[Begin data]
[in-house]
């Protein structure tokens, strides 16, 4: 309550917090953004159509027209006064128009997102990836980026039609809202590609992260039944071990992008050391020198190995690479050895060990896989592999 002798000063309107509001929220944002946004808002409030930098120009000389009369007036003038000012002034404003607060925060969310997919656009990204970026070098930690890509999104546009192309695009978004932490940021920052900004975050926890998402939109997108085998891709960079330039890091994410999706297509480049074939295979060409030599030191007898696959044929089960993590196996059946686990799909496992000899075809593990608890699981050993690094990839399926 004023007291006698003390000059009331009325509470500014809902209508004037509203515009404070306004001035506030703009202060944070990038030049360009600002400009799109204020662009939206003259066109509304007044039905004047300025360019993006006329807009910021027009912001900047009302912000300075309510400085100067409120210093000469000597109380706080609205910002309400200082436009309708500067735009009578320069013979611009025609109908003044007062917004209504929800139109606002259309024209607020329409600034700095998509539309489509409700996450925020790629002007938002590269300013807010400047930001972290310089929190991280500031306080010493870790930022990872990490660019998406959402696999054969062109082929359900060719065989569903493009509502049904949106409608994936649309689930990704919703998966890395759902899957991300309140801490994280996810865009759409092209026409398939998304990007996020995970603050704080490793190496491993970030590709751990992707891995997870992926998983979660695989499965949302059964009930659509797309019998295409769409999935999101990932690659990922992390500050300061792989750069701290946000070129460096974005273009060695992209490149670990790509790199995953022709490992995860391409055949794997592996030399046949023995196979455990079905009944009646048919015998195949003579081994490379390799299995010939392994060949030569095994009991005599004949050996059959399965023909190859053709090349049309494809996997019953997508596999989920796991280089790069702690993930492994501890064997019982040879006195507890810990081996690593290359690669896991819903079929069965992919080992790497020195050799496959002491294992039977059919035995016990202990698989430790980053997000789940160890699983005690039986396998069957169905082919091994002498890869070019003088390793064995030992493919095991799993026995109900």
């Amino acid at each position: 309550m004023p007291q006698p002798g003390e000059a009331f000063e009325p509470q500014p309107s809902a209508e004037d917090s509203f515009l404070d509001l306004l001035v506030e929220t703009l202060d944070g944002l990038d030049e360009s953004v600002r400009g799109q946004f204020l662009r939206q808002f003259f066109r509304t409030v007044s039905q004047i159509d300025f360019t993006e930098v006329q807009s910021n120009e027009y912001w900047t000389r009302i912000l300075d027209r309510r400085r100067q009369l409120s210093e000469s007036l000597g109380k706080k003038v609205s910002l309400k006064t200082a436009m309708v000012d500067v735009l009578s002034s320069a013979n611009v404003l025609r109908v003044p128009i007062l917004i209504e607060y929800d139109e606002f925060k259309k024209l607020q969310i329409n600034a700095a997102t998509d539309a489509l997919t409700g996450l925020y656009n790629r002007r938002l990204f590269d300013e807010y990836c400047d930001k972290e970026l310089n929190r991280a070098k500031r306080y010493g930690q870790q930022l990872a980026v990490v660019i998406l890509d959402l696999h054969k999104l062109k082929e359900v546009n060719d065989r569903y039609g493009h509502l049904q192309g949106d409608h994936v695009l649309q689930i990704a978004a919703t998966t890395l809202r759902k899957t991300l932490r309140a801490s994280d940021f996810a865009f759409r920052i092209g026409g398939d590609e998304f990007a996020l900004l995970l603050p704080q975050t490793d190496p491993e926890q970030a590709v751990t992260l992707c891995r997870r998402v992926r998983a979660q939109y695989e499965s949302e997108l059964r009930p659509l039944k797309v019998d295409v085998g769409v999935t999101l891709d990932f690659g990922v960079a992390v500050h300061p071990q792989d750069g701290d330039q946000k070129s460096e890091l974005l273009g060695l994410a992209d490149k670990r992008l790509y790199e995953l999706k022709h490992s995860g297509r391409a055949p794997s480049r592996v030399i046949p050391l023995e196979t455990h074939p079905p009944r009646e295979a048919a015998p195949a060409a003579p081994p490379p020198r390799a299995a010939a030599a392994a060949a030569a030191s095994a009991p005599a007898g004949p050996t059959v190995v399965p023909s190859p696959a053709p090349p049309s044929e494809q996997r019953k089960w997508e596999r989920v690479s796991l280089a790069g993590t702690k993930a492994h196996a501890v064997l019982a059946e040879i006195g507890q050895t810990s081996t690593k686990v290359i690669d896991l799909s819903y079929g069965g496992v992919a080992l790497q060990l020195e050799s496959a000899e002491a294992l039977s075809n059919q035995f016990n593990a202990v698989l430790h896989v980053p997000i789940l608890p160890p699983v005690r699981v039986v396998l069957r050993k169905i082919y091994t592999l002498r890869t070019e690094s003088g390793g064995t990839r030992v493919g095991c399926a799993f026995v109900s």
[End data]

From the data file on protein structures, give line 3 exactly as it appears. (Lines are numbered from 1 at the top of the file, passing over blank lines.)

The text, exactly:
């Amino acid at each position: 309550m004023p007291q006698p002798g003390e000059a009331f000063e009325p509470q500014p309107s809902a209508e004037d917090s509203f515009l404070d509001l306004l001035v506030e929220t703009l202060d944070g944002l990038d030049e360009s953004v600002r400009g799109q946004f204020l662009r939206q808002f003259f066109r509304t409030v007044s039905q004047i159509d300025f360019t993006e930098v006329q807009s910021n120009e027009y912001w900047t000389r009302i912000l300075d027209r309510r400085r100067q009369l409120s210093e000469s007036l000597g109380k706080k003038v609205s910002l309400k006064t200082a436009m309708v000012d500067v735009l009578s002034s320069a013979n611009v404003l025609r109908v003044p128009i007062l917004i209504e607060y929800d139109e606002f925060k259309k024209l607020q969310i329409n600034a700095a997102t998509d539309a489509l997919t409700g996450l925020y656009n790629r002007r938002l990204f590269d300013e807010y990836c400047d930001k972290e970026l310089n929190r991280a070098k500031r306080y010493g930690q870790q930022l990872a980026v990490v660019i998406l890509d959402l696999h054969k999104l062109k082929e359900v546009n060719d065989r569903y039609g493009h509502l049904q192309g949106d409608h994936v695009l649309q689930i990704a978004a919703t998966t890395l809202r759902k899957t991300l932490r309140a801490s994280d940021f996810a865009f759409r920052i092209g026409g398939d590609e998304f990007a996020l900004l995970l603050p704080q975050t490793d190496p491993e926890q970030a590709v751990t992260l992707c891995r997870r998402v992926r998983a979660q939109y695989e499965s949302e997108l059964r009930p659509l039944k797309v019998d295409v085998g769409v999935t999101l891709d990932f690659g990922v960079a992390v500050h300061p071990q792989d750069g701290d330039q946000k070129s460096e890091l974005l273009g060695l994410a992209d490149k670990r992008l790509y790199e995953l999706k022709h490992s995860g297509r391409a055949p794997s480049r592996v030399i046949p050391l023995e196979t455990h074939p079905p009944r009646e295979a048919a015998p195949a060409a003579p081994p490379p020198r390799a299995a010939a030599a392994a060949a030569a030191s095994a009991p005599a007898g004949p050996t059959v190995v399965p023909s190859p696959a053709p090349p049309s044929e494809q996997r019953k089960w997508e596999r989920v690479s796991l280089a790069g993590t702690k993930a492994h196996a501890v064997l019982a059946e040879i006195g507890q050895t810990s081996t690593k686990v290359i690669d896991l799909s819903y079929g069965g496992v992919a080992l790497q060990l020195e050799s496959a000899e002491a294992l039977s075809n059919q035995f016990n593990a202990v698989l430790h896989v980053p997000i789940l608890p160890p699983v005690r699981v039986v396998l069957r050993k169905i082919y091994t592999l002498r890869t070019e690094s003088g390793g064995t990839r030992v493919g095991c399926a799993f026995v109900s």